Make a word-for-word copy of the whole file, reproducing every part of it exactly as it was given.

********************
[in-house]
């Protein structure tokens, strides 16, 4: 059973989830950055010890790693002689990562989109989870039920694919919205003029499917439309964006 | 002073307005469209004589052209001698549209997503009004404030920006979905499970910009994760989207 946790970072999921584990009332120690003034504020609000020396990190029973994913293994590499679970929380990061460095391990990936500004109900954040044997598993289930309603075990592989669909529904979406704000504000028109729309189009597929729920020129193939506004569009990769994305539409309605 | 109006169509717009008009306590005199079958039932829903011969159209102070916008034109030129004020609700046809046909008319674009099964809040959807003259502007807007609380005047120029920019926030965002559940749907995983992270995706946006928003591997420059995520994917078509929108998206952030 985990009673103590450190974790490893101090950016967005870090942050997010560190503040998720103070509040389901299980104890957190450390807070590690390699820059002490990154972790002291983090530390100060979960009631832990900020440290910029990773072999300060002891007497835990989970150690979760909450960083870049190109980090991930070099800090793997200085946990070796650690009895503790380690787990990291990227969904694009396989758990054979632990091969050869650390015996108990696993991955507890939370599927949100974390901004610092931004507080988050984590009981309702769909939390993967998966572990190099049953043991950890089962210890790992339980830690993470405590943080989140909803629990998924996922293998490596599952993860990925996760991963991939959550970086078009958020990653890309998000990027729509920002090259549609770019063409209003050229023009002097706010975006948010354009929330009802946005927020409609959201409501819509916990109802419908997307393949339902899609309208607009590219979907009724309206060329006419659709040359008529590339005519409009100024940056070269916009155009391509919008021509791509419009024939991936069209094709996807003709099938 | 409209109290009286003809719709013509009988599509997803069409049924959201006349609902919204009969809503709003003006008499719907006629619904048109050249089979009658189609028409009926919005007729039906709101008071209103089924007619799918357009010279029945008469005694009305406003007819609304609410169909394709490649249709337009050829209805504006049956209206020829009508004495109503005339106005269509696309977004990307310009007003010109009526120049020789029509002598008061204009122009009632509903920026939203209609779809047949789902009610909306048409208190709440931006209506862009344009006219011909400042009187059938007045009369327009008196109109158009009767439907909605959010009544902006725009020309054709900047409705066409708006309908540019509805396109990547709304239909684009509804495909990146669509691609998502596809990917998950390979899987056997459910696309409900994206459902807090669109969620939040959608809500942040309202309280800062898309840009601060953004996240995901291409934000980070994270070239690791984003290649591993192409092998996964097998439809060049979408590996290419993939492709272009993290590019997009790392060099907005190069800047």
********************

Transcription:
[in-house]
């Protein structure tokens, strides 16, 4: 059973989830950055010890790693002689990562989109989870039920694919919205003029499917439309964006 | 002073307005469209004589052209001698549209997503009004404030920006979905499970910009994760989207 946790970072999921584990009332120690003034504020609000020396990190029973994913293994590499679970929380990061460095391990990936500004109900954040044997598993289930309603075990592989669909529904979406704000504000028109729309189009597929729920020129193939506004569009990769994305539409309605 | 109006169509717009008009306590005199079958039932829903011969159209102070916008034109030129004020609700046809046909008319674009099964809040959807003259502007807007609380005047120029920019926030965002559940749907995983992270995706946006928003591997420059995520994917078509929108998206952030 985990009673103590450190974790490893101090950016967005870090942050997010560190503040998720103070509040389901299980104890957190450390807070590690390699820059002490990154972790002291983090530390100060979960009631832990900020440290910029990773072999300060002891007497835990989970150690979760909450960083870049190109980090991930070099800090793997200085946990070796650690009895503790380690787990990291990227969904694009396989758990054979632990091969050869650390015996108990696993991955507890939370599927949100974390901004610092931004507080988050984590009981309702769909939390993967998966572990190099049953043991950890089962210890790992339980830690993470405590943080989140909803629990998924996922293998490596599952993860990925996760991963991939959550970086078009958020990653890309998000990027729509920002090259549609770019063409209003050229023009002097706010975006948010354009929330009802946005927020409609959201409501819509916990109802419908997307393949339902899609309208607009590219979907009724309206060329006419659709040359008529590339005519409009100024940056070269916009155009391509919008021509791509419009024939991936069209094709996807003709099938 | 409209109290009286003809719709013509009988599509997803069409049924959201006349609902919204009969809503709003003006008499719907006629619904048109050249089979009658189609028409009926919005007729039906709101008071209103089924007619799918357009010279029945008469005694009305406003007819609304609410169909394709490649249709337009050829209805504006049956209206020829009508004495109503005339106005269509696309977004990307310009007003010109009526120049020789029509002598008061204009122009009632509903920026939203209609779809047949789902009610909306048409208190709440931006209506862009344009006219011909400042009187059938007045009369327009008196109109158009009767439907909605959010009544902006725009020309054709900047409705066409708006309908540019509805396109990547709304239909684009509804495909990146669509691609998502596809990917998950390979899987056997459910696309409900994206459902807090669109969620939040959608809500942040309202309280800062898309840009601060953004996240995901291409934000980070994270070239690791984003290649591993192409092998996964097998439809060049979408590996290419993939492709272009993290590019997009790392060099907005190069800047």